worldwide-tax.com/estonia/estonia_tax.asp

The greatest thing about simple tax codes is that you eliminate loopholes.

Also of note has been the fact that many of the large banks in Estonia are not Estonian.
So the government was not called upon to bail anyone out (not that they would have anyway !).

Well no ,we haven’t.

We have, we have had cuts and new taxes amounting to about 15% of GNP.
The reality that government spending hasn’t decreased that much and taxes haven’t increased by much is simply a symptom of the dire state of the underlying economy.

My take home is getting reamed. Austerity for the easy targets yes, for the politically incorrect targets… not so much.

One would be tempted to think that Estonia is different! :open_mouth:

Not really, you just create great big ones that you can call policy.

I really dont see anything wrong with a flat rate income tax.
Its a percentage so if you earn more you pay more, it is self adjusting.

It also eliminates tax loopholes, no more fancy accountancy tricks for the “wealthy” class the lefties blab on about.

No it doesn’t.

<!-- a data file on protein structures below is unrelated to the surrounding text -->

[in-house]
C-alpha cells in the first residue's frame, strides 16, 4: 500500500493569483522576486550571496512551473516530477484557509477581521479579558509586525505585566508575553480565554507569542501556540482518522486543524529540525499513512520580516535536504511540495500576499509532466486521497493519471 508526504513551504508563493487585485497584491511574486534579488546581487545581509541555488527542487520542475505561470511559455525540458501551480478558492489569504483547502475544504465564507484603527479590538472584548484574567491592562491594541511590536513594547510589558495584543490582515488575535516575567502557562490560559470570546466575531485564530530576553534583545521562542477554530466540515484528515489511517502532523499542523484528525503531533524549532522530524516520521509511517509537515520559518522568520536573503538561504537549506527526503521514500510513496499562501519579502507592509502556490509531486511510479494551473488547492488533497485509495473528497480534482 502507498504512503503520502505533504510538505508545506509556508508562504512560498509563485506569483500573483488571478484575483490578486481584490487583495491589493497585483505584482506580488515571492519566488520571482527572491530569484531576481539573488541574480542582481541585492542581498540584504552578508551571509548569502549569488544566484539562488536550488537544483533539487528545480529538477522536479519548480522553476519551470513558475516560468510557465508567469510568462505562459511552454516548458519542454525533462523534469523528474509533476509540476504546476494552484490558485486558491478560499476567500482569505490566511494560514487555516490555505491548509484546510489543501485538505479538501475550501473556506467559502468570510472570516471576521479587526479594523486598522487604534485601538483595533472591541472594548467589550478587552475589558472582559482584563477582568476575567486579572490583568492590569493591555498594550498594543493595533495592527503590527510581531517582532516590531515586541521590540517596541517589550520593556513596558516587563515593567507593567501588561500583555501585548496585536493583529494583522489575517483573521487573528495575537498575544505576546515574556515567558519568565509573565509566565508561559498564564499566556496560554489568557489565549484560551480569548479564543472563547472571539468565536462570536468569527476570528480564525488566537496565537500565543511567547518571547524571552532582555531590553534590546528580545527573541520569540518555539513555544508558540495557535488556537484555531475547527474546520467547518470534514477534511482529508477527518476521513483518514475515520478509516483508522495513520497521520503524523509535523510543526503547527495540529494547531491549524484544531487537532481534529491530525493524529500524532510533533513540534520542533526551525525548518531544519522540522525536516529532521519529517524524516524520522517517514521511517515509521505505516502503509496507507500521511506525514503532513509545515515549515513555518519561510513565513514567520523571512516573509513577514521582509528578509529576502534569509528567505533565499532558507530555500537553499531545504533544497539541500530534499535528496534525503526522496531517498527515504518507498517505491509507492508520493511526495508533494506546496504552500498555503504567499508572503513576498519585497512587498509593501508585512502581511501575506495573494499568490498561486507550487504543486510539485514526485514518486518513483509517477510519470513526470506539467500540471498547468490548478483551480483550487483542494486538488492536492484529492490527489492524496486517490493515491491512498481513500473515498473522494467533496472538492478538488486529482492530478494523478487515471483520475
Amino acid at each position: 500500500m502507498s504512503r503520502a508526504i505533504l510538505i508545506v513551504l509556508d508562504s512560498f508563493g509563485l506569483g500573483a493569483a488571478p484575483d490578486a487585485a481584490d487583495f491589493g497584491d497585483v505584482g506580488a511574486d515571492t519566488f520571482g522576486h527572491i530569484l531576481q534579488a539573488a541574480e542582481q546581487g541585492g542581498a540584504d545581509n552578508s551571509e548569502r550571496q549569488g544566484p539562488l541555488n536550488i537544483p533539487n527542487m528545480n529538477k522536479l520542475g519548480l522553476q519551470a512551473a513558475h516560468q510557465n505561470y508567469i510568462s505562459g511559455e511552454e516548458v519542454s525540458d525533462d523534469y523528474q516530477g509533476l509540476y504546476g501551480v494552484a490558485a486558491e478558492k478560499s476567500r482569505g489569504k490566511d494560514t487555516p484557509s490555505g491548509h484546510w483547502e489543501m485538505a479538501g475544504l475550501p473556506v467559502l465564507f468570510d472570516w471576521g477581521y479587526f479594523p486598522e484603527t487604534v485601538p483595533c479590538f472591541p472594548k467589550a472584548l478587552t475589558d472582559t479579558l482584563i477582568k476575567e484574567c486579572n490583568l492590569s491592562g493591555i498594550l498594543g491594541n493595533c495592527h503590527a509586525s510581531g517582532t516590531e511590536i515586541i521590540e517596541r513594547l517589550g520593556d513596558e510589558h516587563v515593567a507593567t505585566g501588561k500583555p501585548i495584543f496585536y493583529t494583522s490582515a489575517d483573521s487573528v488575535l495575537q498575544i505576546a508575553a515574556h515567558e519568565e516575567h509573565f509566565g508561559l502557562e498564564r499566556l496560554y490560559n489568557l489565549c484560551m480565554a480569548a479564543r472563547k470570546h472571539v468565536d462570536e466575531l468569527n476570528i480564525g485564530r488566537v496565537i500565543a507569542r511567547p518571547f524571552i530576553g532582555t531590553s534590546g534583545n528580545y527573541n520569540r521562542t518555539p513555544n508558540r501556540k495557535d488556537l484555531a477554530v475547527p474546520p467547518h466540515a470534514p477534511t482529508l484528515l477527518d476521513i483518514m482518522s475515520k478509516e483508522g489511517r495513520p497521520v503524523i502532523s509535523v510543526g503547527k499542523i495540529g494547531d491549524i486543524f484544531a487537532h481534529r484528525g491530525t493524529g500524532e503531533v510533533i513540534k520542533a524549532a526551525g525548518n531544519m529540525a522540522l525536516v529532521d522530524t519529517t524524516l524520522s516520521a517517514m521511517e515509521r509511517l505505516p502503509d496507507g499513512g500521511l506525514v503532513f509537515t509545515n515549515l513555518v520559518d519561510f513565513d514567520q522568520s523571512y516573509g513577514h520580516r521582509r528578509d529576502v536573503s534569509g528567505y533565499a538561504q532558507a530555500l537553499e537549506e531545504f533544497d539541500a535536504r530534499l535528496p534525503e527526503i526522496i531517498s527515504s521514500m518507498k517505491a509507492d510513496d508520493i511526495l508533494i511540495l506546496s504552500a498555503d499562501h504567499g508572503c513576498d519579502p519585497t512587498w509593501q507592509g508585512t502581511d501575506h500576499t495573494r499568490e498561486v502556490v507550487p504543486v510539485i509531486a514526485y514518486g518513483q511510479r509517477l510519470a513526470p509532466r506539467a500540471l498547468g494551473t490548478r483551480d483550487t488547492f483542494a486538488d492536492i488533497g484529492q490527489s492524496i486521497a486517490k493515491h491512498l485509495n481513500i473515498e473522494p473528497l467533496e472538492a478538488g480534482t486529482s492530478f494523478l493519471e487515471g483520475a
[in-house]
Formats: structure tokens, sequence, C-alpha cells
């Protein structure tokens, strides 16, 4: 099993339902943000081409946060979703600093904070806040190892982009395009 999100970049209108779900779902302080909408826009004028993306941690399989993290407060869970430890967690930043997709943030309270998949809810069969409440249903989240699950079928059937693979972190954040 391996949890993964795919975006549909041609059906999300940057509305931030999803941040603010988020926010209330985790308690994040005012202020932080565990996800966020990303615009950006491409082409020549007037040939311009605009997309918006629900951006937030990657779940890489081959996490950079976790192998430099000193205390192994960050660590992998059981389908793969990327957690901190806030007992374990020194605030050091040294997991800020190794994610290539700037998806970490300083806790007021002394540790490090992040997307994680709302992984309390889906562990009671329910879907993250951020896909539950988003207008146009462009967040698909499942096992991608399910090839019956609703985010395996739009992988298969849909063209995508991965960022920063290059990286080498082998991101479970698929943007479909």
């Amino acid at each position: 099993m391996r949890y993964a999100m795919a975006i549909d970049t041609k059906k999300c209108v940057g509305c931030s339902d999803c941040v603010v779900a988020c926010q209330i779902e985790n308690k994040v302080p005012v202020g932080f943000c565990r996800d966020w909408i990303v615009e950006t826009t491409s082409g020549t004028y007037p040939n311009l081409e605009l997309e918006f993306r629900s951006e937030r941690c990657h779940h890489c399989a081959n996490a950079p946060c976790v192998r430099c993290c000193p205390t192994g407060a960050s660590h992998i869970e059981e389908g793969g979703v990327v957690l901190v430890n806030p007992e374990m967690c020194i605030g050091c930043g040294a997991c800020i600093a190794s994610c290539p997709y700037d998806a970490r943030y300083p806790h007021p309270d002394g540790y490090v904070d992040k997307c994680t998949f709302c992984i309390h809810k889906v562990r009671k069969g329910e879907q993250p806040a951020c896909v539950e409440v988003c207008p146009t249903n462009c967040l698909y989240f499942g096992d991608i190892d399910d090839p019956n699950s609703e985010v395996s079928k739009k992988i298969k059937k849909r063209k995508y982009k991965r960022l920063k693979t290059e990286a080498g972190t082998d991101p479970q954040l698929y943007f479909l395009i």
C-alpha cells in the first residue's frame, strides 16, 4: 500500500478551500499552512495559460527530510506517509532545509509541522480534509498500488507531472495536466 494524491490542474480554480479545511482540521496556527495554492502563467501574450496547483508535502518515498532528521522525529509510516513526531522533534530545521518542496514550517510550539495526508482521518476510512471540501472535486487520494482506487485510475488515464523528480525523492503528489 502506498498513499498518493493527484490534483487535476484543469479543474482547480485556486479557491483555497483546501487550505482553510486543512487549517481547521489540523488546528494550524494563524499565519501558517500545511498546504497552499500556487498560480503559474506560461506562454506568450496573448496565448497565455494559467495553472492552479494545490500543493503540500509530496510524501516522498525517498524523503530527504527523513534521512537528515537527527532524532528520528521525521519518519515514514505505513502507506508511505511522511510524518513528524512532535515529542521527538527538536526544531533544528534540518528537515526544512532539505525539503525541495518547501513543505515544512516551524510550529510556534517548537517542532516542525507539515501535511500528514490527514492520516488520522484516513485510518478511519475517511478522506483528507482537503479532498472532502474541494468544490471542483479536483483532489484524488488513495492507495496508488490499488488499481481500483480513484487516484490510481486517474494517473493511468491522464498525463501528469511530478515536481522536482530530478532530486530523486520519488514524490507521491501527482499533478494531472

Lawmakers are stupid.

I think a flat rate tax provides a big incentive to earn more.

The only discriminatory thing would be that the very poorly paid are probably worse off as a bigger portion of their income will be spent on VAT. Targeted VAT free items would eliminate this disadvantage.

But all this is a littel off topic, I wanted to hilight the Estonians House Price Database any one had a look? Comments?

This is what is needed - previous prices, property taxes, lot size, house size - the whole deal, you can even list your house for sale

zillow.com/homes/19087_rb/

rte.ie/news/2010/0604/economy-business.html
Flat rate tax would help “close the welfare trap”

more on the subject for those interested:
ronanlyons.com/2009/07/28/a- … ncome-tax/

Estonia cut hard while Ireland increased taxes & cut capital spending. The only spending that can grow your economy.
Labour and Fine Gael followed the path as FF & The Greens.

The choice in 2008 was to put it all on the long finger and have a drawn out but smoother recession or to hit the brakes immediately fix it and move on with life. A much sharper correction but a hell of alot quicker.

Just look at Japan. Thats our path minus the super industry Japan has.

The funny thing is that a flat rate of tax would increase the direct tax take by a third…
economic-incentives.blogspot.com … taxes.html

Yea but you just don’t get to have last laughs as a min for fin in the form of a “Universal Solidarity Charge” indirect TAX!

Triple :imp:

i dont think all those tax consultants, lawyers and accountants would be too happy with a flat tax. no chance of it happening this side of the Apocalypse

Sorry I was being facetious and I know what your saying.
But would you agree that the kind of politicians that enact a transparent tax policy such as that of Estonia are less likely to purposely pass laws which provide loopholes ?

Interesting piece about Estonia here

guardian.co.uk/technology/20 … intcmp=122